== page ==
Should minor-league baseball players receive more pay?
That’s the issue at the heart of a class-action lawsuit against Major League Baseball that has heated up after two members of Congress introduced a bill that would amend the Fair Labor Standards Act (FLSA), clarifying that minor-league players are not subject to a law intended to protect workers in traditional hourly-rate jobs.
Congressman Brett Guthrie of Kentucky and Congresswoman Cheri Bustos of Illinois introduced the bipartisan Save America’s Pastime Act on June 24 in the House of Representatives. The bill has the support of both Major League Baseball and Minor League Baseball.
Congressman Brett Guthrie and Congresswoman Cheri Bustos introduce the Save America's Pastime Act in House of Reps pic.twitter.com/AL8ohwqwuo— Josh Norris (@jnorris427) June 29, 2016
On Thursday, Bustos rescinded her support of the bill.
“Minor-league baseball teams are an important part of the economic and social fabric of communities across our nation, including the Quad-Cities and Peoria, in our Congressional District,” Bustos said in a statement. “In the last 24 hours, several concerns about the bill have been brought to my attention that have led me to immediately withdraw my support of the legislation … I cannot support legislation that does so at the expense of the players that draw us to stadiums like those in the Quad-Cities and Peoria.”
Bustos concluded her statement by adding, “…I believe that Major League Baseball can and should pay young, passionate minor-league players a fair wage for the work they do.”
As ESPN and other outlets reported, Bustos is the daughter of a former MLB lobbyist named Gene Callahan. Bustos and Guthrie have received donations from MLB’s PAC, according to FEC filings in February.
Major League Baseball issued a statement on Thursday supporting the Save America’s Pastime Act. MLB said it pays more than a half a billion dollars to minor-league players in signing bonuses and salary every year, and that minor-league clubs could not afford those player costs on their own.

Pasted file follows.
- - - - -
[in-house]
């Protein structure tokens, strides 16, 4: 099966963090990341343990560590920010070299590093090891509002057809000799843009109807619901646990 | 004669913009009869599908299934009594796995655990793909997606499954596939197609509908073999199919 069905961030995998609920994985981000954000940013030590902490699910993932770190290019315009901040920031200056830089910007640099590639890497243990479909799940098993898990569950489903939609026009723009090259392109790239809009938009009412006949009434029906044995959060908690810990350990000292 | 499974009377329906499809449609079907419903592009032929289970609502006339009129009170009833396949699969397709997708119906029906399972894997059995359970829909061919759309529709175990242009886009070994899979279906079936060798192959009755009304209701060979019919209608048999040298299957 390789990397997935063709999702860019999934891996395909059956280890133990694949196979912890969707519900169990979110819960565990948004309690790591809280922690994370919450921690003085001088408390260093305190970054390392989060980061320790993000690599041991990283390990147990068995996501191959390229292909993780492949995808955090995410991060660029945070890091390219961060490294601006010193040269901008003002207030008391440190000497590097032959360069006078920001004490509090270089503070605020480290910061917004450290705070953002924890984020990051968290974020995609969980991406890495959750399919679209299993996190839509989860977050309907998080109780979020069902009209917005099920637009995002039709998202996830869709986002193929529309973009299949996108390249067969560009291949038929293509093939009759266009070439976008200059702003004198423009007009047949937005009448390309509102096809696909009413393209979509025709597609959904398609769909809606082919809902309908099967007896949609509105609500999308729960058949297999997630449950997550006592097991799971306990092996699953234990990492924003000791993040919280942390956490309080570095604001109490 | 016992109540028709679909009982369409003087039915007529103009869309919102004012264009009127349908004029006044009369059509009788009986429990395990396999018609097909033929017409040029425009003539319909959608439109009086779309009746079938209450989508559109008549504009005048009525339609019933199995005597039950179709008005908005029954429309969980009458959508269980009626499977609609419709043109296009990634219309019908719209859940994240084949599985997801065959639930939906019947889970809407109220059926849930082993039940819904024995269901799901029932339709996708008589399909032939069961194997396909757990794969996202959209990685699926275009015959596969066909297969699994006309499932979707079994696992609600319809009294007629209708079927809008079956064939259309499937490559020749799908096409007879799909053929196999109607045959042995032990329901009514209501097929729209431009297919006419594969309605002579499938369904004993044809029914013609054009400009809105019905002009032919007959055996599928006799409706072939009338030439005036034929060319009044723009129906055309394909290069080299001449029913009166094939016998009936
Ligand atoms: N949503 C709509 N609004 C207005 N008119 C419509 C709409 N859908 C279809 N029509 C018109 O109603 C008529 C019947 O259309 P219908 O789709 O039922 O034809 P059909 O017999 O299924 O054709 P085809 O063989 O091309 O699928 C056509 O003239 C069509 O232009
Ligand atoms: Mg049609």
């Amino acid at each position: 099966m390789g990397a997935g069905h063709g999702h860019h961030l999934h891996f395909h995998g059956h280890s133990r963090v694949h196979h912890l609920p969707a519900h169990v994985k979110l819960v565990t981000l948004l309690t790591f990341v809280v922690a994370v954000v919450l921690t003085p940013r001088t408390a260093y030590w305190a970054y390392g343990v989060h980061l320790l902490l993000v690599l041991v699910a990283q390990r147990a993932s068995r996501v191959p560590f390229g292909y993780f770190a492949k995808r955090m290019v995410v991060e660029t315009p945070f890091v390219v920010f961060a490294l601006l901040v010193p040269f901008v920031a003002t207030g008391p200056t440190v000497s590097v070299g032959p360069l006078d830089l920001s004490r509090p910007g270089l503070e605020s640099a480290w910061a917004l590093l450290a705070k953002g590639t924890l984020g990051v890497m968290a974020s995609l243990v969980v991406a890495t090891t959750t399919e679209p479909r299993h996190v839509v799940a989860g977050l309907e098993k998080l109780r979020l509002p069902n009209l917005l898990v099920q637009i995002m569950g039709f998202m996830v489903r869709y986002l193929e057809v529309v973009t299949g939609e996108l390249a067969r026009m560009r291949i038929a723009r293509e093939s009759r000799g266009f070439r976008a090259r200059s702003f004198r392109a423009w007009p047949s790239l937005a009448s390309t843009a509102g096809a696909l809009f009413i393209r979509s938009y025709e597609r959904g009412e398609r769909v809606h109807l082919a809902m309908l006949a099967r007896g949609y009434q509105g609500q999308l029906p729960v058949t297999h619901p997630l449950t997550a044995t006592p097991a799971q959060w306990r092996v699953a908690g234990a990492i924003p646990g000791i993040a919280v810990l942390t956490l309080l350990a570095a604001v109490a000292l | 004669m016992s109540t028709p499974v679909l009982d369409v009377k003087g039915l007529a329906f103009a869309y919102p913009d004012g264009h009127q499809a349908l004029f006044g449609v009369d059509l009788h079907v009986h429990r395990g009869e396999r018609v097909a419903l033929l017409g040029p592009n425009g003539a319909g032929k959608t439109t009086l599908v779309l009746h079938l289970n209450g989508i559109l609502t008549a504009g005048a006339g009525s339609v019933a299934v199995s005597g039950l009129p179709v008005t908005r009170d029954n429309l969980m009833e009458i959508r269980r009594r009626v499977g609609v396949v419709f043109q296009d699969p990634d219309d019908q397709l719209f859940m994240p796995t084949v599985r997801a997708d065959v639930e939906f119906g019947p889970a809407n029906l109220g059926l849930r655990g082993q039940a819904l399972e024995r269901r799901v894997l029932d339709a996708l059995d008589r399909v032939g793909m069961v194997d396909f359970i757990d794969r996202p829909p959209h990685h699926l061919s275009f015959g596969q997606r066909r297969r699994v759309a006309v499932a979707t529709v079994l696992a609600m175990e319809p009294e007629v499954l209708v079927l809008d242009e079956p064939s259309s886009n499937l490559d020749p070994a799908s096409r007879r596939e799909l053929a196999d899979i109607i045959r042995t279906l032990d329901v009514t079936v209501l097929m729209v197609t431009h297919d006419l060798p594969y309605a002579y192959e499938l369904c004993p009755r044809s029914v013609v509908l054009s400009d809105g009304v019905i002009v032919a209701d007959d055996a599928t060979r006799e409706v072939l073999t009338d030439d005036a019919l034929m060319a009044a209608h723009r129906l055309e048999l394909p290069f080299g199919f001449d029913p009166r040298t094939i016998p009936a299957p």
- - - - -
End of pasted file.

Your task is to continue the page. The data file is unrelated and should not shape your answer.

“Being a Minor League Baseball player is not a career but a short-term seasonal apprenticeship in which the player either advances to the Major Leagues or pursues another career,” according to the statement.
“Minor League Baseball players always have been salaried employees similar to artists, musicians and other creative professionals who are exempt from the Fair Labor Standards Act,” MLB added. “Like those professionals, it is simply impractical to treat professional athletes as hourly employees whose pay may be determined by such things as how long their games last, when they choose to arrive at the ballpark, how much they practice or condition to stay in shape, and how many promotional or charitable appearances they make.”
The lawsuit, Senne v. Office of Major League Baseball, was filed in February 2014. A California federal judge granted class certification in the case last October.
Attorney Garrett Broshuis, who played six seasons of minor-league baseball in the San Francisco Giants organization, is representing the class of about 2,300 former and current players.
Broshuis claims that minor-league salaries of between $1,150 and $2,150 per month (with a $25 per diem) are not enough and below the federal minimum wage of $7.25 an hour. As a $9 billion industry, baseball should do more, he says.
Broshuis disagrees with the notion that a cost increase “would jeopardize the skills-enhancement role of the minor leaguers and the existence of Minor League Baseball itself,” according to a press release about the bill.
“The idea that suddenly paying more minor-league players to reach a minimum wage is going to lead to the implosion of minor-league baseball is absurd,” Broshuis told The Kansas City Star. “Certainly there is enough money at the top for a slight increase in wages that should have been done years ago. Baseball has ignored this for so long that wages have fallen below minimum.”